• Period: to

    War of Second Coalition

    The second war on revolutionary France by most of the European monarchies. An attempt to defeat the forces of the French.
  • Coup d'etat

    Overthrew the system of government under the Directory in France and substituted the Consulate, making way for the despotism of Napoleon Bonaparte. The event is often viewed as the effective end of the French Revolution.
  • Concordat of 1801

    It sought national reconciliation between revolutionaries and Catholics and solidified the Roman Catholic Church as the majority church of France. But while it restored France's ties to the papacy, it was largely in favor of the state.
  • Napoleonic Code

    The Napoleonic Code is the French civil code established under the French Consulate, Napoleon. It made the authority of men over their families stronger, deprived women of any individual rights, and reduced the rights of illegitimate children. All male citizens were also granted equal rights under the law and the right to religious dissent, but colonial slavery was reintroduced.
  • Confederation of the Rhine

    A confederation of client states of the First French Empire. It was created as a buffer state from any future aggression from Austria, Russia, or Prussia against France.
  • Period: to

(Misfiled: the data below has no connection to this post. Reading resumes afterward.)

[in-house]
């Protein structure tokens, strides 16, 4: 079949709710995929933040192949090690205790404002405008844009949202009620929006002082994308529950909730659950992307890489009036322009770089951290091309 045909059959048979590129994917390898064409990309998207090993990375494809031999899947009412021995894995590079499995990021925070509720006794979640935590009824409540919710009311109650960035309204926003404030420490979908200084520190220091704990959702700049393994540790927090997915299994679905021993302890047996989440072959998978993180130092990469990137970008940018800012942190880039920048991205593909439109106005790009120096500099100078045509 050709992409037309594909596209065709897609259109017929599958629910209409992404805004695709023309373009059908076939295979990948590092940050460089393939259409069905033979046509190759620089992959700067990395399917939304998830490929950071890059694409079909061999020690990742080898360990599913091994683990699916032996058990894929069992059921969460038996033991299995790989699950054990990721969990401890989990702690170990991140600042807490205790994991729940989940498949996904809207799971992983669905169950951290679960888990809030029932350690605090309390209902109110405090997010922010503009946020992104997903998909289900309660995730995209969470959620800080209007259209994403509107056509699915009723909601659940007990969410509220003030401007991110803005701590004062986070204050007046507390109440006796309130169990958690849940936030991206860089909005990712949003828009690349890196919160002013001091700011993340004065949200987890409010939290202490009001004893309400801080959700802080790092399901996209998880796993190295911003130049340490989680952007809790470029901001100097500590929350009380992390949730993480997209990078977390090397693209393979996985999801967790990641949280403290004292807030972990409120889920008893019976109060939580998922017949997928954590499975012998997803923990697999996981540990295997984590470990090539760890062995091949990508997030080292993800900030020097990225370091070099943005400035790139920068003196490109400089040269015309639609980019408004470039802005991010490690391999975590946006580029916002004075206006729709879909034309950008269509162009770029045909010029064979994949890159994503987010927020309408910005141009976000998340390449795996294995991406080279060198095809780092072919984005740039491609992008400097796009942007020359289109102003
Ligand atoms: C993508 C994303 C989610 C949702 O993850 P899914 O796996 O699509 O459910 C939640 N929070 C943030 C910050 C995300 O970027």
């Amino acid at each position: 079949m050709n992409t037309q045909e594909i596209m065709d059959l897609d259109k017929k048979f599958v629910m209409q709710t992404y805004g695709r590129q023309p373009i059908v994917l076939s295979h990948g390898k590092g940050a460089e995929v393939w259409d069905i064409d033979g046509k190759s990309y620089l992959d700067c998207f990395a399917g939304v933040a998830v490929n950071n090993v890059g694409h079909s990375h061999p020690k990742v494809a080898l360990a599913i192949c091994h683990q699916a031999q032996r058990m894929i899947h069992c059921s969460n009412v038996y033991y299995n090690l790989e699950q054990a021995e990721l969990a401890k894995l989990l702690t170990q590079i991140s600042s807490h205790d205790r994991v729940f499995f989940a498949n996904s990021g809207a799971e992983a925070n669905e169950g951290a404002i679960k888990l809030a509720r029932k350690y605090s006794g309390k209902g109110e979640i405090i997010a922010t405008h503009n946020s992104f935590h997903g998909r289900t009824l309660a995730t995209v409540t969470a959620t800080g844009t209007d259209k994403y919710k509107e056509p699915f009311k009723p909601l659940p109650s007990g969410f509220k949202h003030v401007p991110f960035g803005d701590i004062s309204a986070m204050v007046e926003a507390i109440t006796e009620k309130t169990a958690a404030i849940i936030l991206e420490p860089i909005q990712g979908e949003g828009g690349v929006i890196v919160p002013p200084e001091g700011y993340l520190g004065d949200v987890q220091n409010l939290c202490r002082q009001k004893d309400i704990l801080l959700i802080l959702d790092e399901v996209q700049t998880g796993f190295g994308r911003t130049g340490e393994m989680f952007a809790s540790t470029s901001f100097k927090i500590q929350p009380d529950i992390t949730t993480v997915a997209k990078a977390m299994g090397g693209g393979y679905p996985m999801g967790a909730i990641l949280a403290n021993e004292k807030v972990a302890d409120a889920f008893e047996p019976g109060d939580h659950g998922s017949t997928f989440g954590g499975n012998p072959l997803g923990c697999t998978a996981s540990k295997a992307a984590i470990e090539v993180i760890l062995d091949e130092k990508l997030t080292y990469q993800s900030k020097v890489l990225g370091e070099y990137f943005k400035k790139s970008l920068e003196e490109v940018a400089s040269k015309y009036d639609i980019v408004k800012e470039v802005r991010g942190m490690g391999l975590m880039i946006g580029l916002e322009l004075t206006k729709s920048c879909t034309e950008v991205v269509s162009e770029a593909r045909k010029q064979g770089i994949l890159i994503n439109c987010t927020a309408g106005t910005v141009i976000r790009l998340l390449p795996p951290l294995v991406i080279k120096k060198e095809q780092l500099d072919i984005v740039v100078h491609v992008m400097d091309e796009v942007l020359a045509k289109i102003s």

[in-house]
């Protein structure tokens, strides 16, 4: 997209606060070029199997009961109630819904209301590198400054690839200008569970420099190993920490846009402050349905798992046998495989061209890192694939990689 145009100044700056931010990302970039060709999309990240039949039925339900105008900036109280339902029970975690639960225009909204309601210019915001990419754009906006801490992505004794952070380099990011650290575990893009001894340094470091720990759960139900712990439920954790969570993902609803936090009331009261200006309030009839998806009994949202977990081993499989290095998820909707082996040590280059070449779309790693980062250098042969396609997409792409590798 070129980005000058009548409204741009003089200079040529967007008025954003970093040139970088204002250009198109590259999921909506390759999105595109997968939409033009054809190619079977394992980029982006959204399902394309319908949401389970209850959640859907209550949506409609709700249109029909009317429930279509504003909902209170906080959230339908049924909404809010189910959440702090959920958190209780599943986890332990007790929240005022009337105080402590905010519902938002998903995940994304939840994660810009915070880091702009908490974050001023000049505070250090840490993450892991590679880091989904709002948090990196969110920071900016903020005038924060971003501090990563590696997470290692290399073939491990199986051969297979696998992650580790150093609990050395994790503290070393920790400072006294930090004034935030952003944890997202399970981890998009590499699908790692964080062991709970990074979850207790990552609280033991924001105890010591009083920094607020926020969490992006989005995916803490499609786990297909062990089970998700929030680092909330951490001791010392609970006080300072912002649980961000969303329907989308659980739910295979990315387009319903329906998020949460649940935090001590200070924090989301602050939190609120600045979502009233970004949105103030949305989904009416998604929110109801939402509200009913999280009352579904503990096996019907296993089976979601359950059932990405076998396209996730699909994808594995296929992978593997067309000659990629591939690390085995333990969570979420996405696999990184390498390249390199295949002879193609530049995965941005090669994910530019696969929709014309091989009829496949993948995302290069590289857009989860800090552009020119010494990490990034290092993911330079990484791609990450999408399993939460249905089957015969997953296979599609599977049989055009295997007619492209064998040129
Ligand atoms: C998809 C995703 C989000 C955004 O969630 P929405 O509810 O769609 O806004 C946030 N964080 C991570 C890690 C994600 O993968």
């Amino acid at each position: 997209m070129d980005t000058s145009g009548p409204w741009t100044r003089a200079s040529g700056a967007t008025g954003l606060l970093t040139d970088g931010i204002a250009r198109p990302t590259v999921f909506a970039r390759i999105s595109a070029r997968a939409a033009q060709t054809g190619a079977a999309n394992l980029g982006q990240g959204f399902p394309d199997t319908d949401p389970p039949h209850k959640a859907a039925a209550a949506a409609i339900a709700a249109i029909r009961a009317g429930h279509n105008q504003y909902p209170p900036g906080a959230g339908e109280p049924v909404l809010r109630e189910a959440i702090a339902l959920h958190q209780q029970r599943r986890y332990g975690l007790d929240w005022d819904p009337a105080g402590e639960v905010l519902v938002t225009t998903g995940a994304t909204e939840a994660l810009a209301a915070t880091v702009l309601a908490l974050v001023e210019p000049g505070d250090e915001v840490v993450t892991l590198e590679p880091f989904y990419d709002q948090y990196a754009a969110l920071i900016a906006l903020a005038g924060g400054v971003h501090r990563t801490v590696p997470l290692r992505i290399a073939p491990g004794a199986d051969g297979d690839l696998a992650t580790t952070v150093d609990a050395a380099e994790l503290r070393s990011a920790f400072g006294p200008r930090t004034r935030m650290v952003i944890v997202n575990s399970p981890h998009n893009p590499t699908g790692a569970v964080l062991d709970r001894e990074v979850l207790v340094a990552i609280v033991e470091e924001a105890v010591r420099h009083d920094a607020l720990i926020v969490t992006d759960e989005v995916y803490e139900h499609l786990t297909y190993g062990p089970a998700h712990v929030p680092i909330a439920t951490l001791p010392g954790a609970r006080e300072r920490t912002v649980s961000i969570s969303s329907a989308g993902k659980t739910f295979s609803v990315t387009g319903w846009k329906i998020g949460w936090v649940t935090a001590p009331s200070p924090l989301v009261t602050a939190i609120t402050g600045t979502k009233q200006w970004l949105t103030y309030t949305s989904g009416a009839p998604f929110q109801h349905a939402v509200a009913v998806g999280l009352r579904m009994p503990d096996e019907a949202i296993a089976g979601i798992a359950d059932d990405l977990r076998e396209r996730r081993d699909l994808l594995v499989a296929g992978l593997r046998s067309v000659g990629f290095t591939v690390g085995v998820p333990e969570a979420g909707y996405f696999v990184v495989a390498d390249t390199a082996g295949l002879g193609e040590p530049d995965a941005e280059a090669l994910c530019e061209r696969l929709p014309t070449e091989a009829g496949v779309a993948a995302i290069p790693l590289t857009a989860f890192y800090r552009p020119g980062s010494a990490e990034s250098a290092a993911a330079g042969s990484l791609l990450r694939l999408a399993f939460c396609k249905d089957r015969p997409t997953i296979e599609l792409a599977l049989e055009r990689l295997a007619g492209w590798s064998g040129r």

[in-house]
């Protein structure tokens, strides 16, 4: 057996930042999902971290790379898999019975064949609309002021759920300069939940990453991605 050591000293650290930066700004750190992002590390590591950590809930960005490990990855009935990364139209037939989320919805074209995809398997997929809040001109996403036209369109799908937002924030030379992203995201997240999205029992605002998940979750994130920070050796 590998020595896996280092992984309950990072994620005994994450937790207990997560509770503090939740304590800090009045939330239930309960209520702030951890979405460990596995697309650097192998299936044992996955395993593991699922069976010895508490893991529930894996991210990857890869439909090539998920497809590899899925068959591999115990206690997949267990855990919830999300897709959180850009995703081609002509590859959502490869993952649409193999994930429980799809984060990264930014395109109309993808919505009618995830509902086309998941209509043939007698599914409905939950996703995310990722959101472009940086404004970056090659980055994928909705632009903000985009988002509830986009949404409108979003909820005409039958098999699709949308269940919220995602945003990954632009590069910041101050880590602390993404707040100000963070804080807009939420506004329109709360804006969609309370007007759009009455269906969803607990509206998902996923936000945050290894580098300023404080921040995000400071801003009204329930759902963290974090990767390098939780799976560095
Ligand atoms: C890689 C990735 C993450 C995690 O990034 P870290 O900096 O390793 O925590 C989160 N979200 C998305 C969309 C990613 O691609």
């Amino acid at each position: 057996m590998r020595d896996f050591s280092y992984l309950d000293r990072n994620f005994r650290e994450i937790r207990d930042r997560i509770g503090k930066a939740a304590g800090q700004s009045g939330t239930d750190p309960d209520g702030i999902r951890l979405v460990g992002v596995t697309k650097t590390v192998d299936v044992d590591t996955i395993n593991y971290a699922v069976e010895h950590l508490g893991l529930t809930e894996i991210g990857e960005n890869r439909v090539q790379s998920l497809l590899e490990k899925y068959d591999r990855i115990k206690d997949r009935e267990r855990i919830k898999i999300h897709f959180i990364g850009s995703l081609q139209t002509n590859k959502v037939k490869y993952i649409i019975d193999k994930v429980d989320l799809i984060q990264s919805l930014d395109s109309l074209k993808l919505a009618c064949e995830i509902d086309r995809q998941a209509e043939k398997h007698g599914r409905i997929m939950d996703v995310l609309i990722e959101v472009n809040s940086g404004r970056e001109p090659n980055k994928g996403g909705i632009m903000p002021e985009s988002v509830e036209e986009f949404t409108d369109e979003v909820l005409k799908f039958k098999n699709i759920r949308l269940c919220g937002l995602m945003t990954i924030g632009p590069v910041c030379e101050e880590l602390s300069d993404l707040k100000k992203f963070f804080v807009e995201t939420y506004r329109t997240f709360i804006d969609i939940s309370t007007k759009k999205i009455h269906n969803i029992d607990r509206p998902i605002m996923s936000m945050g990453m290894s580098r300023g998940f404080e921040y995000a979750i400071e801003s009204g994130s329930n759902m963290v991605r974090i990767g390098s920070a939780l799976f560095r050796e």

Continental System

    It was the blockade designed by Napoleon to paralyze Great Britain through the destruction of British commerce. This occurred during the Napoleonic Wars.
  • Treaty of Tilsit

    The Treaties of Tilsit were two agreements signed by Napoleon I of France in the town of Tilsit. Russia and Prussia were to join the Continental System, the blockade intended to destroy Britain's commerce, by closing their ports to British ships and neutral ships engaged in British trade.
  • Period: to

    Russian Campaign

    The French invasion of Russia, when Napoleon's Grande Armée crossed the Neman River in an attempt to engage and defeat the Russian Army. The army failed and came back with about 10% of the men they came with.
  • Waterloo

    Allied forces, consisting of British, Dutch, Belgian and German soldiers, thwarted the attempts of European domination by the French general and emperor, Napoleon Bonaparte. The battle marked the end of the Napoleonic Wars (1803-1815), which took the lives of 5 million people.
  • Period: to

    Paris Commune

    The Paris Commune during the French Revolution was the government of Paris from 1792 until 1795. Established in the Hôtel de Ville just after the storming of the Bastille, it consisted of 144 delegates elected by the 48 divisions of the city.